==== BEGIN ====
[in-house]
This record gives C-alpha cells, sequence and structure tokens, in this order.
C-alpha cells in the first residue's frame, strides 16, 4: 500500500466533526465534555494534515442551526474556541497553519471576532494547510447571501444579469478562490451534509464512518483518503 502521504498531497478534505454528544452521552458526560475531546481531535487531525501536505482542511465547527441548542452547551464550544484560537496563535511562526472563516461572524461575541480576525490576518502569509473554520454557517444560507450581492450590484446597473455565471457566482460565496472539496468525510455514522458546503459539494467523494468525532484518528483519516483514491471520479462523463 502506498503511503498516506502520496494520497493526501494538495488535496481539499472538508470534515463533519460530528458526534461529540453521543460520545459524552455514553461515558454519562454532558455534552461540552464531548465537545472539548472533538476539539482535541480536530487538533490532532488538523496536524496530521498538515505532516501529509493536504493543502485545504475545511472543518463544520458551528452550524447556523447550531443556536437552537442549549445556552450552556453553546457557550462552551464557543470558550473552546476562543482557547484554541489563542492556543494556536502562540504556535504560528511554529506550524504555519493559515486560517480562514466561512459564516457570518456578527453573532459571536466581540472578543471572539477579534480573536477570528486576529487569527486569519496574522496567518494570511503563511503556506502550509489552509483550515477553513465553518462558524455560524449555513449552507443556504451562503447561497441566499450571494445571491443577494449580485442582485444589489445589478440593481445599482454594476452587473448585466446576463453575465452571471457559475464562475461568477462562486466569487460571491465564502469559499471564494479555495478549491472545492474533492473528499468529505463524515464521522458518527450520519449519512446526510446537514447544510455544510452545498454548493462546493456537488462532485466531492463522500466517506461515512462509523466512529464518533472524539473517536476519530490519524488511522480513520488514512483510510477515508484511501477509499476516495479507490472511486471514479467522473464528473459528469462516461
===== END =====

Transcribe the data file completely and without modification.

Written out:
[in-house]
This record gives C-alpha cells, sequence and structure tokens, in this order.
C-alpha cells in the first residue's frame, strides 16, 4: 500500500466533526465534555494534515442551526474556541497553519471576532494547510447571501444579469478562490451534509464512518483518503 502521504498531497478534505454528544452521552458526560475531546481531535487531525501536505482542511465547527441548542452547551464550544484560537496563535511562526472563516461572524461575541480576525490576518502569509473554520454557517444560507450581492450590484446597473455565471457566482460565496472539496468525510455514522458546503459539494467523494468525532484518528483519516483514491471520479462523463 502506498503511503498516506502520496494520497493526501494538495488535496481539499472538508470534515463533519460530528458526534461529540453521543460520545459524552455514553461515558454519562454532558455534552461540552464531548465537545472539548472533538476539539482535541480536530487538533490532532488538523496536524496530521498538515505532516501529509493536504493543502485545504475545511472543518463544520458551528452550524447556523447550531443556536437552537442549549445556552450552556453553546457557550462552551464557543470558550473552546476562543482557547484554541489563542492556543494556536502562540504556535504560528511554529506550524504555519493559515486560517480562514466561512459564516457570518456578527453573532459571536466581540472578543471572539477579534480573536477570528486576529487569527486569519496574522496567518494570511503563511503556506502550509489552509483550515477553513465553518462558524455560524449555513449552507443556504451562503447561497441566499450571494445571491443577494449580485442582485444589489445589478440593481445599482454594476452587473448585466446576463453575465452571471457559475464562475461568477462562486466569487460571491465564502469559499471564494479555495478549491472545492474533492473528499468529505463524515464521522458518527450520519449519512446526510446537514447544510455544510452545498454548493462546493456537488462532485466531492463522500466517506461515512462509523466512529464518533472524539473517536476519530490519524488511522480513520488514512483510510477515508484511501477509499476516495479507490472511486471514479467522473464528473459528469462516461